As it turned out, the human rights lawyer who smeared allied troops as war criminals had been the vice-president of the Haldane Society of Socialist Lawyers. In a revelatory article for the Daily Mail, Dominic Lawson wrote that Shiner: “Enjoyed the acclaim … from newspapers such as The Guardian, and the awards from like-minded lawyers: he was named solicitor of the year by the Law Society … in 2014, even as some of the evidence about Shiner’s methods began to emerge, the Law Society Gazette wrote … ‘In Defence of Phil Shiner’.” The Solicitors Disciplinary Tribunal ­described Shiner’s cam­paign of war crimes allegations against British troops as “deliberate lies, reckless speculations and ingrained hostility towards the UK”. London’s The Telegraph ­reports that a legal associate of Shiner’s, Leigh Day, is now involved “in claims alleging members of the elite regiment executed unarmed civilians”.

Australia, too, is enduring a protracted period of war crimes ­allegations directed at our elite troops. The most publicised case involving former SAS commander Andrew Hastie was timed with the Liberal Party’s public endorsement of his candidacy for the federal seat of Canning. Despite the left media’s best efforts to discredit him, Hastie won the by-election. And after a two-year investigation, the soldier directly accused of wrongdoing was cleared by the Australian Federal Police.

In July, the ABC chose to publish damning allegations about our elite forces. ABC staff introduced the material thus: “Hundreds of pages of secret defence force documents leaked to the ABC give an unprecedented insight into the clandestine operations of Australia’s elite special forces in Afghanistan, including incidents of troops killing unarmed men and children.” There are two pertinent questions. Does anyone at the ABC understand the meaning of non-state actor, jihadism and asymmetric warfare? Has Defence launched an official investigation into the leaks, given their potential to damage the reputations of Australian troops and compromise operations security?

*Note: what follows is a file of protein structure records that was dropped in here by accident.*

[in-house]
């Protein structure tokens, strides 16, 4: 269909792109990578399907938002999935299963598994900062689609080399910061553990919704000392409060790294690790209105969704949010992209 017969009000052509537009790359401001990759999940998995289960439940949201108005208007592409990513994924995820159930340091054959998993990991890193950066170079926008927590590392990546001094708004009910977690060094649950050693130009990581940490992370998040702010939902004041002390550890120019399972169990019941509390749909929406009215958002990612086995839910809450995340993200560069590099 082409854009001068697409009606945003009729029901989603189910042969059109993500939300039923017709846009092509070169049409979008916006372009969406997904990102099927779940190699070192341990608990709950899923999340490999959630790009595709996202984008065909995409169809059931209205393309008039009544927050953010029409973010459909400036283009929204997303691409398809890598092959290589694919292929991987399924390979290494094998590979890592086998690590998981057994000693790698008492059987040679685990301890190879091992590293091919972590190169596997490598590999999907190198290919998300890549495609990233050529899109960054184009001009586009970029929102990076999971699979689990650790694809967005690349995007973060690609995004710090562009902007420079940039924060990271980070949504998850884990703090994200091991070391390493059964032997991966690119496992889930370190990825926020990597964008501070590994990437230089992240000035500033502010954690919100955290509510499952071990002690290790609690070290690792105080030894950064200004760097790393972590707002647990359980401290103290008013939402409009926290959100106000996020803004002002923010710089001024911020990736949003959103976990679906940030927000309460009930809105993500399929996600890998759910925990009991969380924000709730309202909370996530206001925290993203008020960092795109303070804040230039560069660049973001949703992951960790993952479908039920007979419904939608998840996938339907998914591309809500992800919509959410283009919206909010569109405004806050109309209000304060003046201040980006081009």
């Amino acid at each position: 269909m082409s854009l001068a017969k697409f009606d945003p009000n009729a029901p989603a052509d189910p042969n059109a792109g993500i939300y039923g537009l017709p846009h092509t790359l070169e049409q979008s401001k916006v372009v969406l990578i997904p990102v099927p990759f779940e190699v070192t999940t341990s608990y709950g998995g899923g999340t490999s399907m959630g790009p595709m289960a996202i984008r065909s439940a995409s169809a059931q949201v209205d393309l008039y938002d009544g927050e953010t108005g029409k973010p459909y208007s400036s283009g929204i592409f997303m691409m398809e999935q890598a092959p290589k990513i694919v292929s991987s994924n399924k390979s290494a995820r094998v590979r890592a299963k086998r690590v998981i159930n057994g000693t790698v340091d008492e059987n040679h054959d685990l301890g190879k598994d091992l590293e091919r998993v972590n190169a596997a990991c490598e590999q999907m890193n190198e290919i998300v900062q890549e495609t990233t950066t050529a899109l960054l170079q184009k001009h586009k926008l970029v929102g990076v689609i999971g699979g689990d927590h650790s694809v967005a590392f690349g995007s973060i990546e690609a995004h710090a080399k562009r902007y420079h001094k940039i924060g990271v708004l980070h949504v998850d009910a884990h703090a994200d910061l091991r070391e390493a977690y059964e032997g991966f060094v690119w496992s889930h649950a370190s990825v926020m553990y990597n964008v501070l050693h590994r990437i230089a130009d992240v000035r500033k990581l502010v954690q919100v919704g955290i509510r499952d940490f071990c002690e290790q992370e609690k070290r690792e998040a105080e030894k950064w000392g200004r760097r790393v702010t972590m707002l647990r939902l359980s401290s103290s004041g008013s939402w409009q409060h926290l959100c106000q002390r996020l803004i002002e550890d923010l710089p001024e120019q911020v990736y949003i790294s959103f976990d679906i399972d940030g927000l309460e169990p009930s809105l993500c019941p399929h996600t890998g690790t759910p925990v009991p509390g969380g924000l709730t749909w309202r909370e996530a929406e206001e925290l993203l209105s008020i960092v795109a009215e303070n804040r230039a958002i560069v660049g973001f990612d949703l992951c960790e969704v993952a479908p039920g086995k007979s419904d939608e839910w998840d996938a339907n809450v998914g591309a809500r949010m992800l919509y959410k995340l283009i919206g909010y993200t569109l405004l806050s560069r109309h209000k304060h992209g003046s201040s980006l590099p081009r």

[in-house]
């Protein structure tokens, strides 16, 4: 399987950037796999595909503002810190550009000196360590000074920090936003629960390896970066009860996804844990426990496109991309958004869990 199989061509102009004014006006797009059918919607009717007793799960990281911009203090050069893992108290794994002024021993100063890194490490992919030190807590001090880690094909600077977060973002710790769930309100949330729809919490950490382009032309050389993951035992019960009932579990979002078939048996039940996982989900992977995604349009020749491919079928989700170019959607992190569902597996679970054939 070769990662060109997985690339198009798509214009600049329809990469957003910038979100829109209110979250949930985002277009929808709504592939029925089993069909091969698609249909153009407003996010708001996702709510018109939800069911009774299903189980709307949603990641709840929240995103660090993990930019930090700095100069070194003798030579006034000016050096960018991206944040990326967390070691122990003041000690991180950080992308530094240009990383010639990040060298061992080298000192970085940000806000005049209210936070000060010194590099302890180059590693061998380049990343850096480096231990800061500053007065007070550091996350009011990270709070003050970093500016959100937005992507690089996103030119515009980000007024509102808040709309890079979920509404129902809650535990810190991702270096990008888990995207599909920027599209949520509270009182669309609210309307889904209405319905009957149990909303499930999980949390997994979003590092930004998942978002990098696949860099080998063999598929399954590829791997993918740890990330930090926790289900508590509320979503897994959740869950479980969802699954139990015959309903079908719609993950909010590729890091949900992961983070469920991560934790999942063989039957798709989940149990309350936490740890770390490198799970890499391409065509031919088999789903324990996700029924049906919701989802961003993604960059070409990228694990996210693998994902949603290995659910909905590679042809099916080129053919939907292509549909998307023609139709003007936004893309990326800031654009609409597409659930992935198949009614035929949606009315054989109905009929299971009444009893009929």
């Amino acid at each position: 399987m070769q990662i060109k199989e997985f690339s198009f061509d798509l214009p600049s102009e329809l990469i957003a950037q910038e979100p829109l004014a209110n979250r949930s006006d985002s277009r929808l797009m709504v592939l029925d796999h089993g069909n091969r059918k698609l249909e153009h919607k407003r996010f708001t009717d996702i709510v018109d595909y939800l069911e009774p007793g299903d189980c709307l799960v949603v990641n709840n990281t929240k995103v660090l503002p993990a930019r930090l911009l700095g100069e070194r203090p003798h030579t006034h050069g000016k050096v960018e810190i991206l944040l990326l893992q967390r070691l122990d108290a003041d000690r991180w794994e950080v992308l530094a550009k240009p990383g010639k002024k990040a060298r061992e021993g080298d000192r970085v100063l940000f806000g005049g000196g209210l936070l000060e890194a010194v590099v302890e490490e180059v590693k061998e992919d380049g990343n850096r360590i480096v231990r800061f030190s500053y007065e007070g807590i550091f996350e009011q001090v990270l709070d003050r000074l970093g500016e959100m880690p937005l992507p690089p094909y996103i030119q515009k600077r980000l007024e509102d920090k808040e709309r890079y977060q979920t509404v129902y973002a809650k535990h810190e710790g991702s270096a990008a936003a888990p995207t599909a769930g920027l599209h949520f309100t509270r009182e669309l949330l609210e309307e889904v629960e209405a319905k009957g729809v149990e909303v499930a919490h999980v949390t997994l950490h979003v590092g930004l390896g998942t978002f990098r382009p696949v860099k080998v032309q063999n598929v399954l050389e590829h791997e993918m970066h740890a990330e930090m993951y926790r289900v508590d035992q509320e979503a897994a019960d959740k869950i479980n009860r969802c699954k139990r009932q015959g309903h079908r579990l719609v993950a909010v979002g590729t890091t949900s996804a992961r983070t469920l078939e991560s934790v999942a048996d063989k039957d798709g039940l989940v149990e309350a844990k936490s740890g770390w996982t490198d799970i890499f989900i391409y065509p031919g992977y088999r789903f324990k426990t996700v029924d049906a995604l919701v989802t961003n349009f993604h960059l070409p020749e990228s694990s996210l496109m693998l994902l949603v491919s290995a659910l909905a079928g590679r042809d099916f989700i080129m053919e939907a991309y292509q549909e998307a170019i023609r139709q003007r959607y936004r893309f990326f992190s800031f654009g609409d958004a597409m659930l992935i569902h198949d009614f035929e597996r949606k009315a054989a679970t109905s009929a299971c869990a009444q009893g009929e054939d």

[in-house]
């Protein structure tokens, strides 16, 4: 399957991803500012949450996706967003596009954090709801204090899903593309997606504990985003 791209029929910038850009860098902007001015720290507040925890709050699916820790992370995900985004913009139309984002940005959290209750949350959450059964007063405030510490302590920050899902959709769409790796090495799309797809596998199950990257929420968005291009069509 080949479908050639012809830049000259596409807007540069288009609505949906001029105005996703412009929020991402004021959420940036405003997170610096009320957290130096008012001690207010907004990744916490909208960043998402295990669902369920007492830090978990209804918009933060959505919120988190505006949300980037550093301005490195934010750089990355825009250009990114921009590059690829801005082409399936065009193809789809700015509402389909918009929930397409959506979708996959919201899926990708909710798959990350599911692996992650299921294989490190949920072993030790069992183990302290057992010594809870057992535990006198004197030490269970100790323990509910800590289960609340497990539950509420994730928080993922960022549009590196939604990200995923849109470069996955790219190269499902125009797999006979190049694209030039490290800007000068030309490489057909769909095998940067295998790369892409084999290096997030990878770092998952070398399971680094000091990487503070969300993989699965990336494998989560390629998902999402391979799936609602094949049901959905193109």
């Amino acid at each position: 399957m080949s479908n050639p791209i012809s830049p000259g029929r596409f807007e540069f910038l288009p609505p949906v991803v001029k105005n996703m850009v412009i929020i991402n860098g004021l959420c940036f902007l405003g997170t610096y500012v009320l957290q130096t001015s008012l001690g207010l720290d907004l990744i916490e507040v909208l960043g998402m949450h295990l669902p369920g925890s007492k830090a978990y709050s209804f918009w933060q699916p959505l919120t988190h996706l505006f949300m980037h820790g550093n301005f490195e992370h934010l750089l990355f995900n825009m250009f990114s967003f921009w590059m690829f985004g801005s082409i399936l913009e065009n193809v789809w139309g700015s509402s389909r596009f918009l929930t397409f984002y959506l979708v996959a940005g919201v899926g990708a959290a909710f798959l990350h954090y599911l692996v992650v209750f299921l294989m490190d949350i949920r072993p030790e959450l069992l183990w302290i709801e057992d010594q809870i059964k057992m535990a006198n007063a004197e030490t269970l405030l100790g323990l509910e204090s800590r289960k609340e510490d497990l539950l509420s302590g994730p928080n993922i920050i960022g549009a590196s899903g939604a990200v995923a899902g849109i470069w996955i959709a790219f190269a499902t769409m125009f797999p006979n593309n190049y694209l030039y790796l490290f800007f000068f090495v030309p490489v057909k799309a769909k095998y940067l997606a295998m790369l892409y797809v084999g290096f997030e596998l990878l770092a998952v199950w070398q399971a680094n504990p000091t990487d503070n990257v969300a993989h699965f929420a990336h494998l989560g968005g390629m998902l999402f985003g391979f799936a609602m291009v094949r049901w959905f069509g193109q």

The SAS is being placed under intense scrutiny over operations against Islamist terrorists. It is difficult to avoid observing that under Marise Payne’s Defence leadership, a culture of complaint has developed that undermines military cohesion, ­violates the principle of merit and punishes soldiers for courage under fire. Along with the numerous problems plaguing Defence Industry Minister Christopher Pyne’s submarine program, the Liberals’ traditional role in fortifying national defence appears to be fatally compromised. It should concern any prime minister, but especially one willing to go to war with a paranoid dictator hot for nuclear holocaust.


Beware creeping authoritarianism in Australia

Beware creeping authoritarianism in Australia  By Maurice Newman, The Australian, 11 October 2017

Green shoots of authoritarianism are sprouting in the nation’s capital as calls come for ­executives to rush to Canberra to receive lectures from senior politicians.

Scott Morrison’s “cry me a river” comment after hitting the top five banks with a special tax certainly sounded dictatorial, as did his cop-this announcement that delivered the banking regulator even greater powers to intervene in senior management through the Banking Executive Accountability Regime. It requires executives and senior managers to register with the Aus­tralian Prudential Regulation Authority.

If the culture in some banks needs attention, that’s the preserve of shareholders and boards, not politicians.

Rather than oppose the Treasurer’s proposals with a vigorous campaign objecting to this intrusion into bank management and explaining how it will weaken international competitiveness and lead to risk aversion, the industry association says the regime should be extended to all entities regulated by APRA, such as insurance companies and superannuation funds. Go figure.

Energy companies also have incurred the wrath of Canberra.

In a letter to seven retail electricity chiefs, plus the Australian Energy Council, Malcolm Turnbull said the companies’ various hardship programs were not enough. Australian Energy Market Operator chief executive Audrey Zibelman said the federal government would have no choice but to put more regulation on electricity retailers if they could not show how they were going to cut prices, especially to poor households.